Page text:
Barclays' former chief executive defended payments made by the bank to Qatar as it sought to raise capital in 2008, arguing at PCP Capital's £1.6 billion ($2 billion) fraud trial on Thursday that they were a legitimate part of a long-term strategy to generate more business.
A judge has refused to toss out Johnny Depp's libel suit against the publisher of The Sun newspaper after the actor's legal team failed to disclose text messages about his drug use, saying on Thursday that he accepted it was done in error.
The British government has "unequivocally recognized" opposition leader Juan Guaidó as president of Venezuela, a judge ruled at a London court on Thursday as he found against the Nicolás Maduro government in a legal battle over access to €930 million ($1 billion) of gold stored at the Bank of England.
Investment manager BlackRock is not entitled to an exemption from value added tax on its technology platform under a provision meant to protect special investment funds, the European Union's top court ruled on Thursday.
A London judge declined to set aside an order dispensing with formal service requirements relating to Unión Fenosa Gas' efforts to enforce a $2 billion arbitral award against Egypt after a certificate of service was apparently lost on its way back from Cairo to England.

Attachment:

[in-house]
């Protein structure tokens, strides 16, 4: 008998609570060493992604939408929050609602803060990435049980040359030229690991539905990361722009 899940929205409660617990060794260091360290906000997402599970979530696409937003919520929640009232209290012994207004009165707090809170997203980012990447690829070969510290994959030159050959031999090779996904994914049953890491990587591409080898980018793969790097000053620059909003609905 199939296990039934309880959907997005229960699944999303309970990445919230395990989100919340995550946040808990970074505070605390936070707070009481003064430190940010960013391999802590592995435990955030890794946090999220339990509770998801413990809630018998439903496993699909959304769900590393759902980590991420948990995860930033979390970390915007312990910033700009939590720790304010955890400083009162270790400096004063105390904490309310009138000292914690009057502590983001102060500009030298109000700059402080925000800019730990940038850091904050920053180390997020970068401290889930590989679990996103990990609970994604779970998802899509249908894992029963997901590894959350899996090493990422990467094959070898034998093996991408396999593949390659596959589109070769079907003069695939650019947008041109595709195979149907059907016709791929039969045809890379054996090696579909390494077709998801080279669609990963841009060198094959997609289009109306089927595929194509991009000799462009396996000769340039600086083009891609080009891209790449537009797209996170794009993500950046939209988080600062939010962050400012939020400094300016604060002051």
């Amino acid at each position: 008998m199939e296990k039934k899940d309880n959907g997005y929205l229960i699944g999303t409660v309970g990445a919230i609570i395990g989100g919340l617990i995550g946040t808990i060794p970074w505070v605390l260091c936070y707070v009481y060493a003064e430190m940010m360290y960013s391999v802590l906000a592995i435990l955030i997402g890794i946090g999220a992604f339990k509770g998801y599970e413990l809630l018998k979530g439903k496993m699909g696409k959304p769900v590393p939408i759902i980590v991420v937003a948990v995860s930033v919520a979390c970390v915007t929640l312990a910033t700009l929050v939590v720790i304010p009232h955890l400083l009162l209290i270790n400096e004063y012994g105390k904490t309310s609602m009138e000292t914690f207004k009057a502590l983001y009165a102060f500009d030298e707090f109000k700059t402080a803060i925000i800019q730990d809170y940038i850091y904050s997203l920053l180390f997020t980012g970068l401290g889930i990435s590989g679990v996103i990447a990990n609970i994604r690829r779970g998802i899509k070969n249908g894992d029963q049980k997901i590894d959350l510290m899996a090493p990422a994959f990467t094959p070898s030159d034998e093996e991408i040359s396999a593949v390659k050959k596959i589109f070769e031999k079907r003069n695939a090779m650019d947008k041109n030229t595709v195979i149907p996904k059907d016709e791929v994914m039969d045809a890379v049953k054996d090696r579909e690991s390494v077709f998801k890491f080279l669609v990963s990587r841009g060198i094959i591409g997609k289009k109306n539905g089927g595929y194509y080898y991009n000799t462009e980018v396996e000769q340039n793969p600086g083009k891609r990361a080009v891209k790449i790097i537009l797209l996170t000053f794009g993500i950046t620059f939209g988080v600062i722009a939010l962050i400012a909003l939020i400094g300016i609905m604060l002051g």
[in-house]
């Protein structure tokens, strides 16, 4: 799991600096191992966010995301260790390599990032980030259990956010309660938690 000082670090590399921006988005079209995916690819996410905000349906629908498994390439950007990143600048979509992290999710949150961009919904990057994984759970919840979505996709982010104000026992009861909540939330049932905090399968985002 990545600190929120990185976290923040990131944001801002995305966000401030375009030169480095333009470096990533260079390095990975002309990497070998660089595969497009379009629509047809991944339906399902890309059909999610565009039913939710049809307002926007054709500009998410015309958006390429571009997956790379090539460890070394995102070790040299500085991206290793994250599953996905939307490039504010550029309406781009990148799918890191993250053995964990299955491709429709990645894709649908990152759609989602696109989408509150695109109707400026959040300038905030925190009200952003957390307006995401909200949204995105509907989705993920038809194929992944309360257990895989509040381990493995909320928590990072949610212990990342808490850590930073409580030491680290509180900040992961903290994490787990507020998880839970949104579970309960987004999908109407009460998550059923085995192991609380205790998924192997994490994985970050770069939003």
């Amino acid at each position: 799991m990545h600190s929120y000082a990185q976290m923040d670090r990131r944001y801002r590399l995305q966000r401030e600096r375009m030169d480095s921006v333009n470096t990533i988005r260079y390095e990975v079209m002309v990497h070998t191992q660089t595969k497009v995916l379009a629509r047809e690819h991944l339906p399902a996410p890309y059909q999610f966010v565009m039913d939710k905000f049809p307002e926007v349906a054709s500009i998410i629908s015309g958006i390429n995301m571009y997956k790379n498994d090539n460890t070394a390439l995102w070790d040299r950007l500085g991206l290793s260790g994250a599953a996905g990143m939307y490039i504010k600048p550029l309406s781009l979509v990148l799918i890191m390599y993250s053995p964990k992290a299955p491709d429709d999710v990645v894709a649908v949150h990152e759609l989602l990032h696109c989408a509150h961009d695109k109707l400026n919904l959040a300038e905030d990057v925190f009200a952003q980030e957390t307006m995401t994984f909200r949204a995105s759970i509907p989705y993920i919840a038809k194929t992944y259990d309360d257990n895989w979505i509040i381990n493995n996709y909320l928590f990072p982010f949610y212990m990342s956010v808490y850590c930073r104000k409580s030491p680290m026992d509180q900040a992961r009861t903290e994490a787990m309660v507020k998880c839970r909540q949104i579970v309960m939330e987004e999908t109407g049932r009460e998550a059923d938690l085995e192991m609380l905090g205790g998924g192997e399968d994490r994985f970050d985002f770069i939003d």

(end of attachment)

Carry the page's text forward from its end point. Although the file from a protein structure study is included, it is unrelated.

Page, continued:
First City Monument Bank urged a London judge on Wednesday to order Zumax Nigeria Ltd. to return the more than £3.6 million ($4.5 million) the bank paid the engineering company for a now-overturned judgment, or face having its suit over the money tossed.
A London judge agreed Wednesday to let Mozambique amend its lawsuit against a United Arab Emirates shipbuilder in its dispute with Credit Suisse over a $2 billion fraud and bribery scheme, rejecting claims the country had sued a company that no longer existed.
Lawyers for BDO LLP told a judge Wednesday that a property developer accusing the accounting firm of unlawfully conspiring with Barclays Bank PLC is wasting the court's time because identical claims against the lender have already been struck out.
Senior managers at G4S PLC "turned a blind eye" to the security and outsourcing giant's long-running practice of overcharging the British government for electronic tagging of offenders, institutional investors have alleged in a lawsuit claiming the group inflated its share price.
Police and prosecutors raided Wirecard's head office in Germany and four other properties on Wednesday in a widening investigation into alleged fraud linked to €1.9 billion ($2.1 billion) missing from the company's accounts.